Monday, October 12, 2020

The worst is yet to come for the world’s airlines

If you say your summer holidays were lacklustre in an era of pandemic-induced staycations, spare a thought for the world’s airlines.

The industry typically earns about 40% of its profits in the third calendar quarter alone, as the surge in travel gives carriers the chance to finally fill up aircraft at prices that can pay off their wage, fuel and debt bills.

There were aspirations a while back that there might be enough of a recovery from coronavirus lockdowns in the three months to September to keep airlines’ heads above water. The 18% improvement in a Bloomberg index of world airline stocks in August was the best performance for the benchmark since it was first compiled 20 years ago.

Some hope. As the first chills of winter arrive, it’s increasingly clear that the industry is as deep in the hole as it ever was.

EasyJet was one of the carriers better placed to survive thanks to its low cost structure and strong balance sheet. Nonetheless, it’s in talks with the British government about a second slug of state support after a £600m state-guaranteed loan earlier in the year, a person familiar with the matter said. Philippines-based Cebu Air is raising $500m in bonds and preferred shares after the government ruled out taking over troubled airlines.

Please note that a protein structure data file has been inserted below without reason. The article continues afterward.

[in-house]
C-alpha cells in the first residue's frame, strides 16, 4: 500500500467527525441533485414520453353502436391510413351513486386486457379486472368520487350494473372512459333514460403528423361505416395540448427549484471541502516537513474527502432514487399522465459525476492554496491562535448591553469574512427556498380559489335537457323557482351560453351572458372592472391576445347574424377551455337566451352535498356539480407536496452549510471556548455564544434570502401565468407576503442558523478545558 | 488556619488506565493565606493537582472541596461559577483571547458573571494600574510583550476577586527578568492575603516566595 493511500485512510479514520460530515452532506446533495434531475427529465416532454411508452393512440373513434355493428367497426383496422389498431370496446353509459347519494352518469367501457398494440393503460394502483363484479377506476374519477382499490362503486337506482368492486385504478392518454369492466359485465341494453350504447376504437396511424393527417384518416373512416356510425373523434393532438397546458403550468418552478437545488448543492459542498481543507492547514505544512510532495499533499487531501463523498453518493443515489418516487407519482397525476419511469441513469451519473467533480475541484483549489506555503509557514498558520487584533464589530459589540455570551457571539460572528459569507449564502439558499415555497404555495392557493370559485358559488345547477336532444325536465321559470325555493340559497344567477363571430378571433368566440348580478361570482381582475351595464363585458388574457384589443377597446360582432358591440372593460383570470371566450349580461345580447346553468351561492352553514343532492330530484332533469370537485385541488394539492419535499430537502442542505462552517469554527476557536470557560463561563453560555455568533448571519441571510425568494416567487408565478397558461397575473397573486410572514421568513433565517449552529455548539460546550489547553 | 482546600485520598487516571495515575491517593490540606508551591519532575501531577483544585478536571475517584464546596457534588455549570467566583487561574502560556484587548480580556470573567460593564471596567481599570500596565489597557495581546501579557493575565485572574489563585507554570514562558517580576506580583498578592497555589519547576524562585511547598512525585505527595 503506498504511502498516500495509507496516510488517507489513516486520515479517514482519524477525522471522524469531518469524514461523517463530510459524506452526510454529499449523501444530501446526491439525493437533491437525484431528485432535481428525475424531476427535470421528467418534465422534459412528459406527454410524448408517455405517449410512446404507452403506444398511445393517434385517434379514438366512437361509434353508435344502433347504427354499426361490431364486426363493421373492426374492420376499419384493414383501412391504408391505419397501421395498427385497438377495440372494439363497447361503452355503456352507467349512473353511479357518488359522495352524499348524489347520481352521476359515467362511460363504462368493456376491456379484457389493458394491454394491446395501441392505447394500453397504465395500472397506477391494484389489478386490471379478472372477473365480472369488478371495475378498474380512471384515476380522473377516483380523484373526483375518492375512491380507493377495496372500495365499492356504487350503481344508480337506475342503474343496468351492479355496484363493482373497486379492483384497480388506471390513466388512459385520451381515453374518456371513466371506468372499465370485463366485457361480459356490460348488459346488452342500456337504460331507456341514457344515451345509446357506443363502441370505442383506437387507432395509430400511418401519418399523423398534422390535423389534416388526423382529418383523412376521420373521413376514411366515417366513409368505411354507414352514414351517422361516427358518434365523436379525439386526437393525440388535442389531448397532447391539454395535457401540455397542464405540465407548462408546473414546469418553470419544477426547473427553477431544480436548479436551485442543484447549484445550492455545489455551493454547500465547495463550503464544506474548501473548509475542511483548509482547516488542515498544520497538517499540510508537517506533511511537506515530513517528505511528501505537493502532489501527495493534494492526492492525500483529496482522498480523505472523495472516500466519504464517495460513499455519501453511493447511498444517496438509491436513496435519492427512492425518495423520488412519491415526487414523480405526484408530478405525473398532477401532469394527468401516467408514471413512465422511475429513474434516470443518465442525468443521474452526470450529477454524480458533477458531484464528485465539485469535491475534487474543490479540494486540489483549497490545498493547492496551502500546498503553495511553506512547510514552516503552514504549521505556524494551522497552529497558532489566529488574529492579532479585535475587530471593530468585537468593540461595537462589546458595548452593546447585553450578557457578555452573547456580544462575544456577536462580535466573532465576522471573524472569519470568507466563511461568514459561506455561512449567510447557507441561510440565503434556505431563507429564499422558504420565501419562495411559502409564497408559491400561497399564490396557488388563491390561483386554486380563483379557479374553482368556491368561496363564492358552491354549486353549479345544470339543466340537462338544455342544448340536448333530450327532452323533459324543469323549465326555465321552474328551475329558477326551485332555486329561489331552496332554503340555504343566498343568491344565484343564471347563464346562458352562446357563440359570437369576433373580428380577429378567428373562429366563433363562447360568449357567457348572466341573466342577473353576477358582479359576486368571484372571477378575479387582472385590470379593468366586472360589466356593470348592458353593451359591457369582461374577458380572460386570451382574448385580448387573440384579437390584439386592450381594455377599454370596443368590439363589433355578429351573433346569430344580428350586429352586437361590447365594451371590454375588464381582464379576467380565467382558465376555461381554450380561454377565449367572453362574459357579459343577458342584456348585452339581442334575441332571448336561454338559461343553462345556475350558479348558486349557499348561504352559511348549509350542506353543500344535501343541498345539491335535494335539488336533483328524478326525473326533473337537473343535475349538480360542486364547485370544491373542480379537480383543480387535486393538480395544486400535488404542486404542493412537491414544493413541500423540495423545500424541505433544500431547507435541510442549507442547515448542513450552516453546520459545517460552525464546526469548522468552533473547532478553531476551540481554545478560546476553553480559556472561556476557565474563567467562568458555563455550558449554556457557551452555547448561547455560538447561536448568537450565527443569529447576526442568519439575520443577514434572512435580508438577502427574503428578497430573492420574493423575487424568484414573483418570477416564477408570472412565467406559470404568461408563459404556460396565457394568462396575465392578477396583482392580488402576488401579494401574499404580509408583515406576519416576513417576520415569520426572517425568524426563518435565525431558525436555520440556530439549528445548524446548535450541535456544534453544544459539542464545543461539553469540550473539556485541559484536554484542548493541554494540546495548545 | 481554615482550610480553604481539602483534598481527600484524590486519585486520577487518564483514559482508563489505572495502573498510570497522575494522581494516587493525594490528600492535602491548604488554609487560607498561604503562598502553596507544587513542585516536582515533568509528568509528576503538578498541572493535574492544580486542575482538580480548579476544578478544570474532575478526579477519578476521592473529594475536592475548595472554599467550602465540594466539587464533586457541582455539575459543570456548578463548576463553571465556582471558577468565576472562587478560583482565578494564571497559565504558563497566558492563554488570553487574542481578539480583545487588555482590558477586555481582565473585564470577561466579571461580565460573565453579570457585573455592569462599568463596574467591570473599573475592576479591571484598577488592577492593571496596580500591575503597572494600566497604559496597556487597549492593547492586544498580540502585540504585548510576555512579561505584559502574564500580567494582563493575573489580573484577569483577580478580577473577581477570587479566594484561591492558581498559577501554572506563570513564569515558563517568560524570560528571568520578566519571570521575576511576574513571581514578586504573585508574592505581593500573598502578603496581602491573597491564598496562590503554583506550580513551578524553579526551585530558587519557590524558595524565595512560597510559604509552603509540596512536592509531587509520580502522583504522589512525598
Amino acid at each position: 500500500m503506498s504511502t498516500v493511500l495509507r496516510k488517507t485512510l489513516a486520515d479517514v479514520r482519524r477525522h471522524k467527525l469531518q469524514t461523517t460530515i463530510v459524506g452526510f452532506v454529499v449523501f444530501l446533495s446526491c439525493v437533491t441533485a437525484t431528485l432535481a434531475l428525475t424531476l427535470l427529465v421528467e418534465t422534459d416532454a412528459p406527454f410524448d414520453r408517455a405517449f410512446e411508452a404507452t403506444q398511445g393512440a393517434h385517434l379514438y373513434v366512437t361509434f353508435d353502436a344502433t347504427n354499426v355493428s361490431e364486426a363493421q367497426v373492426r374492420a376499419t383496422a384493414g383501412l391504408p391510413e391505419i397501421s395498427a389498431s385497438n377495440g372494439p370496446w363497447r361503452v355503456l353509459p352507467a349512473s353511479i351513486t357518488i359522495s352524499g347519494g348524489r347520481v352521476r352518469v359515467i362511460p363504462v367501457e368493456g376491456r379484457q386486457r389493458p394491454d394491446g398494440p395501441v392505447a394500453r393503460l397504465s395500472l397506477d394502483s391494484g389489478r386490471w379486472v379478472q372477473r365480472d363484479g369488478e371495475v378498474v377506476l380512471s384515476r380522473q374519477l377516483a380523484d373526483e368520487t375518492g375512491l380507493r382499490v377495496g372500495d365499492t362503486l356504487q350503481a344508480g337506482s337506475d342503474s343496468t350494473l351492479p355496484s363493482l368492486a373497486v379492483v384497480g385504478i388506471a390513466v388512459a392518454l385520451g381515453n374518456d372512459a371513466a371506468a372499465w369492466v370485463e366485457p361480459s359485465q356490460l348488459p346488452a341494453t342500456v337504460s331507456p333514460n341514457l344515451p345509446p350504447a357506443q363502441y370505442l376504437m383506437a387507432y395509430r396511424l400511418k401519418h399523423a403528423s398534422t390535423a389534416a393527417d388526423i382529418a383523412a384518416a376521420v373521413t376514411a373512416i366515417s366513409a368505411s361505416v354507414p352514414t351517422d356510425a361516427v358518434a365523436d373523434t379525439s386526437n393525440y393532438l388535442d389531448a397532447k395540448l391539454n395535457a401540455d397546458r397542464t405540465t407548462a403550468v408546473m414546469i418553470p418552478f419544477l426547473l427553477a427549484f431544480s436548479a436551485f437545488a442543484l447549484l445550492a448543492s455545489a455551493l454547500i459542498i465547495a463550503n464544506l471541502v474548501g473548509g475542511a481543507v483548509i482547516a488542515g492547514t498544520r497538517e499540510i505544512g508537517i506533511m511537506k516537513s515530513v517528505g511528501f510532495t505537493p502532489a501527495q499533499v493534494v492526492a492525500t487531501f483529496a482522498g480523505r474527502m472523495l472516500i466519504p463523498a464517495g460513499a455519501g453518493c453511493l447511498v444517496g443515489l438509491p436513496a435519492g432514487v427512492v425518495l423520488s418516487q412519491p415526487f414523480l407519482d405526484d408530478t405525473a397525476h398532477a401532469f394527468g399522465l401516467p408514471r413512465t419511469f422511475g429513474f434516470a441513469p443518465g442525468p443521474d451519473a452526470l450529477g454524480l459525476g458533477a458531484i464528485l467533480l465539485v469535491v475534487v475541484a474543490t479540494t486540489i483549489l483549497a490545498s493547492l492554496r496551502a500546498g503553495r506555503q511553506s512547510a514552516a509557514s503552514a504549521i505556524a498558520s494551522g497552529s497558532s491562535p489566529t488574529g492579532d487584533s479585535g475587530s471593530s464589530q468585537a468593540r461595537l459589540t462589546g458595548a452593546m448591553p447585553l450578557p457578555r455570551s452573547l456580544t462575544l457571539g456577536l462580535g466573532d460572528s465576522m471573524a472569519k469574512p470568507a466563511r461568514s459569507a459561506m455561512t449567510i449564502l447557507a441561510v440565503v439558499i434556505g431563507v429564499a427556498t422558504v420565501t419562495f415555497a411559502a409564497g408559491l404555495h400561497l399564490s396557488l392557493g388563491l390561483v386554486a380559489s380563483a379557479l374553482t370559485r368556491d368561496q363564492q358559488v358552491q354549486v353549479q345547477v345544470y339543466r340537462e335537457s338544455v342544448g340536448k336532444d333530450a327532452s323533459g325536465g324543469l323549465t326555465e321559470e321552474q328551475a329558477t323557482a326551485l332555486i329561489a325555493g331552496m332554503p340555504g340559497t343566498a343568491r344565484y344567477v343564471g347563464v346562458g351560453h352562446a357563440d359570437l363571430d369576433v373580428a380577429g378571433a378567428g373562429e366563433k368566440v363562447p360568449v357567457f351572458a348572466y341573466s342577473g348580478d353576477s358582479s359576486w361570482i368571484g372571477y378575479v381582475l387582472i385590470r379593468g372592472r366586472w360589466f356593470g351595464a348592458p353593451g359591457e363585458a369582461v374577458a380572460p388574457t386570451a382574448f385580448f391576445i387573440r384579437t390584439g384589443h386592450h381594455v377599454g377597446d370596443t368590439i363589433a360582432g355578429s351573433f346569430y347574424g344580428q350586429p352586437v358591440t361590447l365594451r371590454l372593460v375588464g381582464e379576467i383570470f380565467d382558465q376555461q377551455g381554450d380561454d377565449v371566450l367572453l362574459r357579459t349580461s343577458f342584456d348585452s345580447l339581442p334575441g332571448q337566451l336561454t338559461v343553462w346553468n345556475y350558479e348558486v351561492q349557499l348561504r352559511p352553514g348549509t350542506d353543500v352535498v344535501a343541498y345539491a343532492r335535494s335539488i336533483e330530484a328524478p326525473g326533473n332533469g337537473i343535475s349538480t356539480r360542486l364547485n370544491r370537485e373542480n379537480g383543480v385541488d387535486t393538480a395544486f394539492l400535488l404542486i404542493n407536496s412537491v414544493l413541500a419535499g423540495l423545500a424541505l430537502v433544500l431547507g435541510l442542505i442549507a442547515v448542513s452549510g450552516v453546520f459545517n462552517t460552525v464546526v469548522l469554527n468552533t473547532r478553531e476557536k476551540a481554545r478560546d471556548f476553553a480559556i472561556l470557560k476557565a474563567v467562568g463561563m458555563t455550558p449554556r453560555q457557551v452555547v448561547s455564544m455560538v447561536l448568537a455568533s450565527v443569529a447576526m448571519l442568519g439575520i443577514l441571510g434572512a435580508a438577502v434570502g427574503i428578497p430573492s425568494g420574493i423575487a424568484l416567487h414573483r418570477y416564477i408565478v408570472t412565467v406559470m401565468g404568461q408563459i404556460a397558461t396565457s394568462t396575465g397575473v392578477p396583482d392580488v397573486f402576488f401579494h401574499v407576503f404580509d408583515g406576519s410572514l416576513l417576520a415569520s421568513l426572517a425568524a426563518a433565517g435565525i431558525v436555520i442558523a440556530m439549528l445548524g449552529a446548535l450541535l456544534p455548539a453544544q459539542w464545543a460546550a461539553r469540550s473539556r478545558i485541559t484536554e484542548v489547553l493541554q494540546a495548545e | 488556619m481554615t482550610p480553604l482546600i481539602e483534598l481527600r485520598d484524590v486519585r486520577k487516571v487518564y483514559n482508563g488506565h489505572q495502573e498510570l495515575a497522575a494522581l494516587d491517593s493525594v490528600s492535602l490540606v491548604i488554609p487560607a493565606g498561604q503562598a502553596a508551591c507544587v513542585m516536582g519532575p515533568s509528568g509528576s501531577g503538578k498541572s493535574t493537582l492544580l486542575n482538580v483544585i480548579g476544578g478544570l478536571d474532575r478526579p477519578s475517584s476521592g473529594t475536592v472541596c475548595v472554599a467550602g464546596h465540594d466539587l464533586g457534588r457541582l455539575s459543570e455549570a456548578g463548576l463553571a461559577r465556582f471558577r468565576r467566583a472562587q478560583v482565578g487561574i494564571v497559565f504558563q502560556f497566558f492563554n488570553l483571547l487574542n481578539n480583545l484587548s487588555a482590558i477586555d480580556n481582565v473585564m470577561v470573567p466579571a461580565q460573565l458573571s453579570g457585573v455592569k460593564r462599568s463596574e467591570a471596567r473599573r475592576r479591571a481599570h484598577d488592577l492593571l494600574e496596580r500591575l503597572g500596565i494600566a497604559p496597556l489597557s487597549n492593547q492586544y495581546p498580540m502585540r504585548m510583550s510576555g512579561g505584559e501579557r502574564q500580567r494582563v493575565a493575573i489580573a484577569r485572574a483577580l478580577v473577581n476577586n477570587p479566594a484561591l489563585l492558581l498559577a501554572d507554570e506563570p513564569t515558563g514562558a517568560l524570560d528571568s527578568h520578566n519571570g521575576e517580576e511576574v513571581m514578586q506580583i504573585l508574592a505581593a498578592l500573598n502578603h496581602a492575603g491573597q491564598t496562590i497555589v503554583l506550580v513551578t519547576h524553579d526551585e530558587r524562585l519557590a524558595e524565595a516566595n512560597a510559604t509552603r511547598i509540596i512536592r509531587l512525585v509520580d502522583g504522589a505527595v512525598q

Malaysian-based discount rival AirAsia Group announced a restructuring of its long-haul affiliate AirAsia X last week while ceasing operations on its Japanese carrier. It also ended funding for AirAsia India, people familiar with the matter said. Its domestic competitor, state-owned Malaysia Airlines, is talking to creditors about a restructuring and one or other Malaysian carrier may fail by the end of the year, according to the country’s aviation regulator.

11/10/20 Business Live

To Read the News in full at Source, Click the Headline


Post a Comment